Unlike snails, crabs and fish, humans thrive at the top of the food chain. Yet while they don't have to worry about predators, they've long had much to fear from their fellow man.
Whether biting and eye gouging in the dust of prehistory or crossing rapiers on a fine Victorian lawn, violence has always played a role in human society. The better practiced you were at crushing your opponent in hand-to-hand combat, the better you were at life.
Just as a predator adapts to kill the majority of its prey, so too a soldier trains to defeat the most common opponent: the right-handed fighter. Often this was merely an accident of experience -- patterns of repetition worn into the human mind. If you fought mostly righties and survived, your skills and reflexes would revolve around a right-handed opponent. Therefore, left-handed warriors enjoyed an element of surprise over their opponents. In bloodier times, skilled lefties were often able to cut their way to the top of tribe. In fact, arguably the most brilliant general of all time, Alexander the Great, was reportedly left-handed.
Between 2001 and 2004, a pair of French researchers tested the theory of lefty battle superiority by examining the prevalence of left-handed citizens in areas with high murder rates. In theory, these conditions would allow them a better chance to observe, at least statistically, the lefty survival of the fittest. Sure enough, researchers Charlotte Faurie and Michel Raymond discovered lefty population percentages as high as 27 percent in violent corners of the world.
In areas where murder isn't a part of daily life, however, we always have sports to fall back on. The same principles that allow lefties to thrive amid violence allow them to excel in games where one competitor's skills and reflexes are pitted directly against another's. Just as a Roman gladiator trained to battle right-handed opponents, a baseball player boasts more experience against right-handed pitchers. With more combative sports, such as boxing, wrestling and mixed martial arts, the comparison is even more obvious. In fact, if a boxer knows that an upcoming opponent is left-handed, he or she will train against another lefty in preparation for it.
In contests where the slightest advantage can make all the difference, southpaws often wind up with their hands raised in victory. If the percentage of left-handedness were to rise, however, the advantage would slip away proportionally.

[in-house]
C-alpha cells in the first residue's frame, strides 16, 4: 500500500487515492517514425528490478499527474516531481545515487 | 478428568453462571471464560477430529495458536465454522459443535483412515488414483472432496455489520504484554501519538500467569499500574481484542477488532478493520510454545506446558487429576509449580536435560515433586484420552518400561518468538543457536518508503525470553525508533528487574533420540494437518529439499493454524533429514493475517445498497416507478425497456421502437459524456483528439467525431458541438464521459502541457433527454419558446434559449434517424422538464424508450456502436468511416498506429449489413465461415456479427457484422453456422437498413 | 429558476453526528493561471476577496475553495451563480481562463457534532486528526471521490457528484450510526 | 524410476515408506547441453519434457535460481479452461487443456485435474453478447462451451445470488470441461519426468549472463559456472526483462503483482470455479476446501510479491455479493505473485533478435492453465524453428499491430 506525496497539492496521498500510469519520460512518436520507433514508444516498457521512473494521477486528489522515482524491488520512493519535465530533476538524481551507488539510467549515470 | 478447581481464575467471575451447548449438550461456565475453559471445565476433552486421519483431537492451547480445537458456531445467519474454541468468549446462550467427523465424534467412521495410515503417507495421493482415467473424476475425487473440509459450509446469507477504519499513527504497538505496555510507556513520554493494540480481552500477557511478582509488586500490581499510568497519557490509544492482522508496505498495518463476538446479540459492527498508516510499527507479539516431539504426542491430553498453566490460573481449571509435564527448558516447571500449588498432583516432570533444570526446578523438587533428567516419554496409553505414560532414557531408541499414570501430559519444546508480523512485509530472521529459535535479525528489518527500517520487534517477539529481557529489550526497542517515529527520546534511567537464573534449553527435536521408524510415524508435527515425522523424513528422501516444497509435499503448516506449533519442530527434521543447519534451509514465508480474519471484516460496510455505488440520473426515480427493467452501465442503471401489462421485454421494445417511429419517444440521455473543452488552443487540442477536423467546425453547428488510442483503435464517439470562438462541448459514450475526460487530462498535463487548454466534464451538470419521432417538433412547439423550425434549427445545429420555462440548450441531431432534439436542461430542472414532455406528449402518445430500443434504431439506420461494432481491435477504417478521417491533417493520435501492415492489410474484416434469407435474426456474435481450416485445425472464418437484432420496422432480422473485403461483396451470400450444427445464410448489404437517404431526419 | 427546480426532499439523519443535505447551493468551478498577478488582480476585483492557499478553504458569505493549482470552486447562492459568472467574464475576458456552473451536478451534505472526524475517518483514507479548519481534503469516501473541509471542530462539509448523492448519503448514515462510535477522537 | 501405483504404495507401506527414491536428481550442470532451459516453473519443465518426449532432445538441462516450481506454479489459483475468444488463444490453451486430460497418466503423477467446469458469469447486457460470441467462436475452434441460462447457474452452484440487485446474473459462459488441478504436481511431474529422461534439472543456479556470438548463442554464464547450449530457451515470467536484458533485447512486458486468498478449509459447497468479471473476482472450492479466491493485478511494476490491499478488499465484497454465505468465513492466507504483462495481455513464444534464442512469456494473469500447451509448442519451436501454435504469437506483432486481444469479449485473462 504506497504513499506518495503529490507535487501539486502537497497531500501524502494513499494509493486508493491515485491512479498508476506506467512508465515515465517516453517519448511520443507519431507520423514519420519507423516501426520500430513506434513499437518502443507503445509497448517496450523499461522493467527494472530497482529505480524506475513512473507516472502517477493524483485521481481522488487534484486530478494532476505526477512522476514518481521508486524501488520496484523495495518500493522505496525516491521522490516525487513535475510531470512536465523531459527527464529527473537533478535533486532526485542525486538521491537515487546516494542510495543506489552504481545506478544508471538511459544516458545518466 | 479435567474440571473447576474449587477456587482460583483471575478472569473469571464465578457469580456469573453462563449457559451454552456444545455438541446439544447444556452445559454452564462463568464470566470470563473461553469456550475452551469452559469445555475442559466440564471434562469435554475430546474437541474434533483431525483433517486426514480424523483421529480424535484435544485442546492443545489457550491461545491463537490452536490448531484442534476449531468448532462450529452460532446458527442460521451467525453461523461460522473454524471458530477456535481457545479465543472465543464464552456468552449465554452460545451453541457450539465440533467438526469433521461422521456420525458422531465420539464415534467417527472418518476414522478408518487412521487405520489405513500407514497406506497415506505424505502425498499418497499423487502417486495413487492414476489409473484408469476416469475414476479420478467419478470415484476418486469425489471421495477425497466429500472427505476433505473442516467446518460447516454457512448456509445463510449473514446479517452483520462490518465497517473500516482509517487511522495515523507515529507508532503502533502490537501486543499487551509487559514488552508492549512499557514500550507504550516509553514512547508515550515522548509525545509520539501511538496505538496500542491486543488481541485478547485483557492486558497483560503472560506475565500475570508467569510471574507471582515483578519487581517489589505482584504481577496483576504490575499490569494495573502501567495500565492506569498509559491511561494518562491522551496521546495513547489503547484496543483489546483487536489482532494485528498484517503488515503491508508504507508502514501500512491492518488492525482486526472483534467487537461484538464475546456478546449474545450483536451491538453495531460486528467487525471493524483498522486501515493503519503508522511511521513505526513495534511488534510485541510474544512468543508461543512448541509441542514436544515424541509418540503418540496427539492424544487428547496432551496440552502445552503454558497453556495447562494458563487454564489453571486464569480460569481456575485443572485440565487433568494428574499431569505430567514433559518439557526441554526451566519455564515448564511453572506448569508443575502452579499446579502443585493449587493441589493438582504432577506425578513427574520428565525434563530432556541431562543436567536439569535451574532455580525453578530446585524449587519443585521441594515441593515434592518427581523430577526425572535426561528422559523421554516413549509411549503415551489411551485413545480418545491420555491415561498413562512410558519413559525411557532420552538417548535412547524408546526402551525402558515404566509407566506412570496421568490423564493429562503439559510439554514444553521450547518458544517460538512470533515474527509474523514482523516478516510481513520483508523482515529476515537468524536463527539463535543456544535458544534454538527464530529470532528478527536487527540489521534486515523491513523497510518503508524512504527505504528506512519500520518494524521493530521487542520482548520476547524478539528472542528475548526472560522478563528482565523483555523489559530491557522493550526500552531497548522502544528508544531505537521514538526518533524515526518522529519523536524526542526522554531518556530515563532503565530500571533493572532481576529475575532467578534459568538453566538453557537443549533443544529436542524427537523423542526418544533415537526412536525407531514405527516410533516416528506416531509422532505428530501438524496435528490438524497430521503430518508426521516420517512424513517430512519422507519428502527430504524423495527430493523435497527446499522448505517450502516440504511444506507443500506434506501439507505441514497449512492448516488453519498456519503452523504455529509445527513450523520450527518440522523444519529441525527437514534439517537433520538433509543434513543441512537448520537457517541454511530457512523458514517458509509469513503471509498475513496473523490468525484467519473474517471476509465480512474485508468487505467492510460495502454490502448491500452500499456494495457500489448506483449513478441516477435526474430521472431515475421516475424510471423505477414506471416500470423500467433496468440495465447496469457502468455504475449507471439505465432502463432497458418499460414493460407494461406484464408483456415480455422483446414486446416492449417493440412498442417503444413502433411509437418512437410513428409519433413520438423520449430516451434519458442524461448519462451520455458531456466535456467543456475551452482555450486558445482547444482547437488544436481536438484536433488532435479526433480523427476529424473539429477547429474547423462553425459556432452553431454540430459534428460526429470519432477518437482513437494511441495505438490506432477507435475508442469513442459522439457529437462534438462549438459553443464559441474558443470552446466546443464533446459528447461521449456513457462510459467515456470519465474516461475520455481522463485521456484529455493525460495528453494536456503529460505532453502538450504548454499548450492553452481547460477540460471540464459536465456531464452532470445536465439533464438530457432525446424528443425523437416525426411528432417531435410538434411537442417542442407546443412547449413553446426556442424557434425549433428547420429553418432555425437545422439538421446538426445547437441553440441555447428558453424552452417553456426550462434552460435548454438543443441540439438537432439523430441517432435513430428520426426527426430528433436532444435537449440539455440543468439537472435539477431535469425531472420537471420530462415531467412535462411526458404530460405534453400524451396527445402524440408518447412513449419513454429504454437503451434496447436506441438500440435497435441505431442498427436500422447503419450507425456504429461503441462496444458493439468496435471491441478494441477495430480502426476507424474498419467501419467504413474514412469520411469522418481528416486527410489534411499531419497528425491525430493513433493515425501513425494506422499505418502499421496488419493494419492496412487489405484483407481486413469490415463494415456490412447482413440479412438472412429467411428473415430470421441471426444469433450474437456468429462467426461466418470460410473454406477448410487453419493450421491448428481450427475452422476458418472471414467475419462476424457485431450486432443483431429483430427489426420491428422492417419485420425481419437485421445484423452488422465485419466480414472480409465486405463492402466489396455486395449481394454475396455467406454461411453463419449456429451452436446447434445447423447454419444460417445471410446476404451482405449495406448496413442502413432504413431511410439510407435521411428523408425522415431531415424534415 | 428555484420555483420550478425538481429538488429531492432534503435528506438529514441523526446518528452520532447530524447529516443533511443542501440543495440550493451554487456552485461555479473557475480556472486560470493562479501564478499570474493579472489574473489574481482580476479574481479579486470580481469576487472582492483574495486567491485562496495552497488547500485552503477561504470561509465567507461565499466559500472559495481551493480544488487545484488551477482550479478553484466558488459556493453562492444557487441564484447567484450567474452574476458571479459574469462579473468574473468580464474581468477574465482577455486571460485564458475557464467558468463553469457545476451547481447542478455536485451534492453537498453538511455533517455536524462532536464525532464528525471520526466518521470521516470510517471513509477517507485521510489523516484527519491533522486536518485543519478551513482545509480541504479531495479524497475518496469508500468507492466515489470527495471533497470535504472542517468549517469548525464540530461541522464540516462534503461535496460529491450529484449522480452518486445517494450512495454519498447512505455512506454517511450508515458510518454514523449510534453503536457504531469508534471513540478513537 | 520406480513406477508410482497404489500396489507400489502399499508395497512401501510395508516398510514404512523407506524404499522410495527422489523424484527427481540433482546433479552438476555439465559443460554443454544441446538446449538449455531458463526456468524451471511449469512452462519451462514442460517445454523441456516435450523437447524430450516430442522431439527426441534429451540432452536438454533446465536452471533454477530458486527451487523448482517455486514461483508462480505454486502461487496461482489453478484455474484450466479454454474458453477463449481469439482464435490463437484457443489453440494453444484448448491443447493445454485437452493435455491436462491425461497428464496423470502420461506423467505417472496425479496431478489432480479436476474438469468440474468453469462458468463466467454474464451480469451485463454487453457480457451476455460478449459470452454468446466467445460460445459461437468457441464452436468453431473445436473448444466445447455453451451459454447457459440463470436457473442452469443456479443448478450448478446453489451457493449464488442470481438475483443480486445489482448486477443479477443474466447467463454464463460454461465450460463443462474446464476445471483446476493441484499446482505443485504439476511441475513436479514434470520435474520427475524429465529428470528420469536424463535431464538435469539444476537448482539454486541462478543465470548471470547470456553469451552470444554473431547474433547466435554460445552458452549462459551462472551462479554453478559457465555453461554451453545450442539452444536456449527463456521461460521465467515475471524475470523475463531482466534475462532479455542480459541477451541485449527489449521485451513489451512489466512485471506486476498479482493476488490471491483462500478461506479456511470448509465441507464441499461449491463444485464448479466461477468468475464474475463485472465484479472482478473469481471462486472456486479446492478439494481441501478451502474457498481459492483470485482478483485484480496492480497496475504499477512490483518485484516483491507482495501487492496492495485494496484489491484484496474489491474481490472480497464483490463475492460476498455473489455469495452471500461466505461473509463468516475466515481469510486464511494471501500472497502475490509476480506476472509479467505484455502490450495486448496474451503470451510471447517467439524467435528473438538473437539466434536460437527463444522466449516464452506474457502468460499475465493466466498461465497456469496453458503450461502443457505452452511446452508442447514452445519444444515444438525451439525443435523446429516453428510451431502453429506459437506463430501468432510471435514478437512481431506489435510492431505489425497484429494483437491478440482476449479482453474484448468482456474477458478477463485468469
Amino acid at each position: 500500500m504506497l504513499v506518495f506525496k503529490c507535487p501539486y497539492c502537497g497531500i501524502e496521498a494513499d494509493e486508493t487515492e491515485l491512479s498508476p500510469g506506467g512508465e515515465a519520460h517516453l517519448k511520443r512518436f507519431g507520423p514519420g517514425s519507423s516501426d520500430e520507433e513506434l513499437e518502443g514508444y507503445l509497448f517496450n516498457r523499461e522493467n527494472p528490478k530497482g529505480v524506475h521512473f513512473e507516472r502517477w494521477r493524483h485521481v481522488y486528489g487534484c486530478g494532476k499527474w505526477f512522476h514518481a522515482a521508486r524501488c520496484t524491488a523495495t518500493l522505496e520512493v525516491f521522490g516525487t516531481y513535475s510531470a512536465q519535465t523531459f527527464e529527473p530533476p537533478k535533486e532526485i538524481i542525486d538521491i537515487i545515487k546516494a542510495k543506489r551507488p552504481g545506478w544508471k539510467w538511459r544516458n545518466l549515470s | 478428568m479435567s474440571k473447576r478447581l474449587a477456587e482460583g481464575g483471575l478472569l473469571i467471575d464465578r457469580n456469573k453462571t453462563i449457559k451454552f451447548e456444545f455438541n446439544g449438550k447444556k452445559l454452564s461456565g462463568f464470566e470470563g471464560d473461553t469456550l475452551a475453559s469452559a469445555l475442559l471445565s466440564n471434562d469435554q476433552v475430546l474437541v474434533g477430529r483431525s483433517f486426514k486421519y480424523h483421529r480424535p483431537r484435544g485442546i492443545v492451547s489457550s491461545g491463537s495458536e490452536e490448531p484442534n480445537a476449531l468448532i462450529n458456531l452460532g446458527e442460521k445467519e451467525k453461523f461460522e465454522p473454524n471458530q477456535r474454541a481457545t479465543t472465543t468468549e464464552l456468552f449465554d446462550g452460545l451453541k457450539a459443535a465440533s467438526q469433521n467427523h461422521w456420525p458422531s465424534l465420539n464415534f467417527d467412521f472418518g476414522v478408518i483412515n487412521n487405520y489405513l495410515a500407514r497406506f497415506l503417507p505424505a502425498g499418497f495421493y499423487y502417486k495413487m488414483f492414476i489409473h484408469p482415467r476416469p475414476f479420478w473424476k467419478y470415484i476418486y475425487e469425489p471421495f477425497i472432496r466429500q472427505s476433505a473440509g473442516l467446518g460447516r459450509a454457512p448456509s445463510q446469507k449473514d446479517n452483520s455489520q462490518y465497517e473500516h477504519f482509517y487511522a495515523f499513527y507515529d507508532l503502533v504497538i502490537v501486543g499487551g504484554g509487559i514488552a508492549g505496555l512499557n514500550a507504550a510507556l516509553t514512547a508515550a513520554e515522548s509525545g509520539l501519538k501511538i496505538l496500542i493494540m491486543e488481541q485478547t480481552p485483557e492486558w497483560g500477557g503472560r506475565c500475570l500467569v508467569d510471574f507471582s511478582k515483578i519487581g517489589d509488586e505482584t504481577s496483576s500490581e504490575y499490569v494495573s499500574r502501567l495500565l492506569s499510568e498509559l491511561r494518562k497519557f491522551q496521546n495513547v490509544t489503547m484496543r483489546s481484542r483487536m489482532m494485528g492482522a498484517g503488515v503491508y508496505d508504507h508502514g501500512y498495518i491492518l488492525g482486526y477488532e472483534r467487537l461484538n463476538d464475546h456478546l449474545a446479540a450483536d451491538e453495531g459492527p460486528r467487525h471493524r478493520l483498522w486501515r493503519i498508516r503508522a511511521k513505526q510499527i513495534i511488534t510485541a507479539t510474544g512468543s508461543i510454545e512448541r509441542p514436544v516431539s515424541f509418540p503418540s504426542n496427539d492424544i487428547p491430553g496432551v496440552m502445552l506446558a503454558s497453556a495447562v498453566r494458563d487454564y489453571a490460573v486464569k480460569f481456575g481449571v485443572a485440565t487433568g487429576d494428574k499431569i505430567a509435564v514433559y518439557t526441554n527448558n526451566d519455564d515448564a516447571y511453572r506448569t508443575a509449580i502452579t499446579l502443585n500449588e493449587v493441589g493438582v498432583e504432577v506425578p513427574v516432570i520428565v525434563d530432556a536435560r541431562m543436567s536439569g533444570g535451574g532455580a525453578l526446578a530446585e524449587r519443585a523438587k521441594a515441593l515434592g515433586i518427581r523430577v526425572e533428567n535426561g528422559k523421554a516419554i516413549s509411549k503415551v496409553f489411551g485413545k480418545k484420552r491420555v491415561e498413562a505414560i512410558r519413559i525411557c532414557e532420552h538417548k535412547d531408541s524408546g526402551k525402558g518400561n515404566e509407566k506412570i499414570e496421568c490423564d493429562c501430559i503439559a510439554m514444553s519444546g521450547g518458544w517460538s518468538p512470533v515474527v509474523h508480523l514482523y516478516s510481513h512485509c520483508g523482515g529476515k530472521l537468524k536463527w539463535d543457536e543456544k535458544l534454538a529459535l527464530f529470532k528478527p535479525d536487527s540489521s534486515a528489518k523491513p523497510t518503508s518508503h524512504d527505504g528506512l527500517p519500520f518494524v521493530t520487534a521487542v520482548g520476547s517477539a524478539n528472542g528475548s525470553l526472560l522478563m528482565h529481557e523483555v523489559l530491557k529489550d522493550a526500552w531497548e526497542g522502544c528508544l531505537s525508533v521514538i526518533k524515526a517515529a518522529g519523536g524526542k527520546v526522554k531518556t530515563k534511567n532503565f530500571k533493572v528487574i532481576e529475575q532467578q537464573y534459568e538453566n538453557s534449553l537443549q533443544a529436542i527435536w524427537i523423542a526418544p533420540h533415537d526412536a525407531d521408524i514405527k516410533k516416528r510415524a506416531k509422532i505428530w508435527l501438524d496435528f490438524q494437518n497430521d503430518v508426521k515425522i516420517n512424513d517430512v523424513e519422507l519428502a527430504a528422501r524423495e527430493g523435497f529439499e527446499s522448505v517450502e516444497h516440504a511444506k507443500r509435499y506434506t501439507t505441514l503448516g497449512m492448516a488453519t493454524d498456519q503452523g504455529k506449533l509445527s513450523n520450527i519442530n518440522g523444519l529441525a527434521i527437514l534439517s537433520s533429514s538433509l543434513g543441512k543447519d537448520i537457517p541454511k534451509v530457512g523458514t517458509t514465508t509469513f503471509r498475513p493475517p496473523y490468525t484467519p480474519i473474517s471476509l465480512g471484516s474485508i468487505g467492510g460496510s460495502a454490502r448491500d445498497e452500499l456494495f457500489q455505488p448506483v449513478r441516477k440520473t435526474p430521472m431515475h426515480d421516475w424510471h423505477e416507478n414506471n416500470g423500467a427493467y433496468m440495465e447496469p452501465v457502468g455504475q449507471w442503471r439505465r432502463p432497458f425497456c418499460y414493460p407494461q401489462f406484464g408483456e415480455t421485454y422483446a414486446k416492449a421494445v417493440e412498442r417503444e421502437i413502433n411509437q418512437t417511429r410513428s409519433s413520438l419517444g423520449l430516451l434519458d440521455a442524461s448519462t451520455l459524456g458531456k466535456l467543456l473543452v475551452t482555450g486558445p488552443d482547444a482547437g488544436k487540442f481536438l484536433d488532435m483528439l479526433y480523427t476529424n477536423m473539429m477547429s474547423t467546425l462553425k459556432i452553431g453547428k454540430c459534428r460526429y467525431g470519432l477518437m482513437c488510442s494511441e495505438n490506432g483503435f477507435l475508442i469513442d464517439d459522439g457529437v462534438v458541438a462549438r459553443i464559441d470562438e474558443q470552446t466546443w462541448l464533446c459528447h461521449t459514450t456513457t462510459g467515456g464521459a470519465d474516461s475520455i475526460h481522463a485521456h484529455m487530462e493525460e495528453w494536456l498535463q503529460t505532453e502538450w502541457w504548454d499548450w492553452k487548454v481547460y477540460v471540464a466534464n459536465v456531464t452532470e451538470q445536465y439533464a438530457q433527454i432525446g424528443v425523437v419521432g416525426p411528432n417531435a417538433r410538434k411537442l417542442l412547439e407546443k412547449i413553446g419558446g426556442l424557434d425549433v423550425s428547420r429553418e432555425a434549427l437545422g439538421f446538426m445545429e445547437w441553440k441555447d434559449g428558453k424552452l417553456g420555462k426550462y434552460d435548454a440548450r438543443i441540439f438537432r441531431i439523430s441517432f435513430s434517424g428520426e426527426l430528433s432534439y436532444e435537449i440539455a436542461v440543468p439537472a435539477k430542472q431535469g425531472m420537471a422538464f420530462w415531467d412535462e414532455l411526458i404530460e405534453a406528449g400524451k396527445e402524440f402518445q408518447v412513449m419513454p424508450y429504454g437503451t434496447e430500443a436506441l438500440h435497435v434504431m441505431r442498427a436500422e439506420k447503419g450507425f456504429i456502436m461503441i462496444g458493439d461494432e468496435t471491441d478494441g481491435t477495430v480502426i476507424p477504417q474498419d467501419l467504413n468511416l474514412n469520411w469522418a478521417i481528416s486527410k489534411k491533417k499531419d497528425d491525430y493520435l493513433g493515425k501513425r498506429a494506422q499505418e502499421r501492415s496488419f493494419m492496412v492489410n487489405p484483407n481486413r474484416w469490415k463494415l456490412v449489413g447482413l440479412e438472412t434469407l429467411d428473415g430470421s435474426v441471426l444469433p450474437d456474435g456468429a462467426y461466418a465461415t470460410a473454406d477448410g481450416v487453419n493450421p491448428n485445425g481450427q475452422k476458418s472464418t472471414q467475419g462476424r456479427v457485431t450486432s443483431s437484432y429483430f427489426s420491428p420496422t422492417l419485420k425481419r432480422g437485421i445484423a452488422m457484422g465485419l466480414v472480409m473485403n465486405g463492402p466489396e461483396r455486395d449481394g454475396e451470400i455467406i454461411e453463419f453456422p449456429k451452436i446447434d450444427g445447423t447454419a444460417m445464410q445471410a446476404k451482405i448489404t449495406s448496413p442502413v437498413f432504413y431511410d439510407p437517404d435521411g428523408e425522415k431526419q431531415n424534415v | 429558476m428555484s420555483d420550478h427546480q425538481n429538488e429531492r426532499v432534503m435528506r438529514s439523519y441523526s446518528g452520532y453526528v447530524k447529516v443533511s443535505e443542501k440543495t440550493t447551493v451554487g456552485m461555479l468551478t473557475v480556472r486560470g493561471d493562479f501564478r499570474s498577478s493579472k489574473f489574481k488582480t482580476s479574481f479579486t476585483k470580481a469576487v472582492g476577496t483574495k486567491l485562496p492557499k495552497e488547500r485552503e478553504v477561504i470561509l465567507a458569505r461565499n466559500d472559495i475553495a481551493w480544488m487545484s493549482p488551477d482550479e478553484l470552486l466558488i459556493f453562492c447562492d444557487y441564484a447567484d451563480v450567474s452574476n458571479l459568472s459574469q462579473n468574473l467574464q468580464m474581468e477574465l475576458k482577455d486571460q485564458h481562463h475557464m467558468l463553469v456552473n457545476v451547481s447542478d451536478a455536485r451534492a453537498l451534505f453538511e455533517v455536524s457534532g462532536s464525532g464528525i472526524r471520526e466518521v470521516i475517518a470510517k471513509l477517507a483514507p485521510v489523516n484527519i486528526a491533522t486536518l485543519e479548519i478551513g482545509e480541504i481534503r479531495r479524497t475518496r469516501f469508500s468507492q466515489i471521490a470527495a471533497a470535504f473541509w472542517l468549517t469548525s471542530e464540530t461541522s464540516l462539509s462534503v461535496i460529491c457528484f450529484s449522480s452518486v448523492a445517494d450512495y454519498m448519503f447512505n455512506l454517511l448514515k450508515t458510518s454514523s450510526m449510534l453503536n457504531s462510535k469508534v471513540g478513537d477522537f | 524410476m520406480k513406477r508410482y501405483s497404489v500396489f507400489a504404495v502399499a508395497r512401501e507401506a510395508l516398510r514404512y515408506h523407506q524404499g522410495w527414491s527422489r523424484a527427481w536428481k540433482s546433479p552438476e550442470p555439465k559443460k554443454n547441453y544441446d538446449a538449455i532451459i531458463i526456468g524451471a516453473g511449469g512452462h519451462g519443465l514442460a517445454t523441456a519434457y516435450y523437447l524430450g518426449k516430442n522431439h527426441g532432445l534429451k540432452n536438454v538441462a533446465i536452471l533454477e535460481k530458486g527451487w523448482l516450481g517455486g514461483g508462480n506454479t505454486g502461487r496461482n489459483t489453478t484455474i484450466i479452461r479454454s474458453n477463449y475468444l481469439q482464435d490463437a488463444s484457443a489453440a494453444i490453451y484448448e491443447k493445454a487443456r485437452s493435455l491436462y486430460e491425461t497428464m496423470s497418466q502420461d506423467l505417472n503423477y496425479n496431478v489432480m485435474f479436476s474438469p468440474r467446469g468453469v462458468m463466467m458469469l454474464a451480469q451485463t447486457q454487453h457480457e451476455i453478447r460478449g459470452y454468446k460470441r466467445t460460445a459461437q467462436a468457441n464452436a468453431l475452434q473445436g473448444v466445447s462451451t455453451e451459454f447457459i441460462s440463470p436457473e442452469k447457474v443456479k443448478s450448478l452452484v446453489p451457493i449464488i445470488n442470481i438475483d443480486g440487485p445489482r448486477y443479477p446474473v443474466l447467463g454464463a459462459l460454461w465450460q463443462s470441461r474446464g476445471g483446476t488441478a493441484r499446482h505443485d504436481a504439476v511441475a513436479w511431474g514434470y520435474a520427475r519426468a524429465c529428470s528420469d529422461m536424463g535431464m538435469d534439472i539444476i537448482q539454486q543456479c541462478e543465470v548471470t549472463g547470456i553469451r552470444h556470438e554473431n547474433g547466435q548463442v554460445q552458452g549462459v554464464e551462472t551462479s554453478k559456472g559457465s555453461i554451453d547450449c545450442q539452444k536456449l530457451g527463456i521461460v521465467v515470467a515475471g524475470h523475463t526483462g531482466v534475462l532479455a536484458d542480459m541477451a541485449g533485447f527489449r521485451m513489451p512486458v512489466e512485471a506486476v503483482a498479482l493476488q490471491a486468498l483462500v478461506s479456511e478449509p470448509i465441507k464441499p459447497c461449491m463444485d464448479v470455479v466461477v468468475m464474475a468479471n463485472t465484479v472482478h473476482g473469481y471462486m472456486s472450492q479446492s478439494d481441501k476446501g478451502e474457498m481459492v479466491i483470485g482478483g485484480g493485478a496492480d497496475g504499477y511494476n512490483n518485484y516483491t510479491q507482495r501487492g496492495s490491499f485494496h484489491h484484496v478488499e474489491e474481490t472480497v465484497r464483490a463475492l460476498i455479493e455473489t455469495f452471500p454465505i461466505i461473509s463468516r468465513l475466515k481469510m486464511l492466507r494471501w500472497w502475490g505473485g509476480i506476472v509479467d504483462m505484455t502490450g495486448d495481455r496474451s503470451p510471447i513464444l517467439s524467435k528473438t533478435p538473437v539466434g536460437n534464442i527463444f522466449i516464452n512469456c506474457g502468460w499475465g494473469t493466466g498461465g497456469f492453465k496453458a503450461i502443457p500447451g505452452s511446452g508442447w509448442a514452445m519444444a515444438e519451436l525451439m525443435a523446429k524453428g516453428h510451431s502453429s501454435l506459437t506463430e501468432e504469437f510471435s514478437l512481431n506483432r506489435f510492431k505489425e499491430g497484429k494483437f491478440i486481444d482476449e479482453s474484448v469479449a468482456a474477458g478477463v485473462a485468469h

Explore the links below to learn more about left-handedness and athletic advantages.
More Great Links
- Campbell, James. "Lefties celebrate their special day." BBC News. Aug. 13, 2003. (Jan. 29, 2009)http://news.bbc.co.uk/2/hi/uk_news/wales/3147301.stm
- Chiu, Ronald. "The Fighting Hypothesis: Stability of Polymorphism in Human Handedness." Science Creative Quarterly. April 2008. (Jan. 29, 2009)http://www.scq.ubc.ca/the-fighting-hypothesis-stability-of-polymorphism-in-human-handedness/
- Faurie, Charlotte. "Human Life-History Project." University of Turku and Sheffield. (Jan. 29, 2009)http://www.huli.group.shef.ac.uk/charlotte-faurie-personal.html
- Faurie, Charlotte and Michel Raymond. "Handedness frequency over more than ten thousand years." Proceedings of the Royal Society of London B, 271 (1536), S43-S45. 2005. (Feb. 2, 2009)http://www.huli.group.shef.ac.uk/Faurie_BL_04.pdf
- Geoghegan, Tom. "The Left-Handed Liberation Front." BBC News Magazine. Aug. 13, 2007. (Jan. 29, 2009)http://news.bbc.co.uk/2/hi/uk_news/magazine/6943871.stm
- "Lefties Have The Advantage In Adversarial Situations." Science Daily. April 14, 2006. (Jan. 29, 2009)http://www.sciencedaily.com/releases/2006/04/060414010532.htm
- Onion, Amanda. "The Left-Handed Advantage." ABC News. Feb. 17, 2005. (Jan. 29, 2009)http://abcnews.go.com/Technology/story?id=498707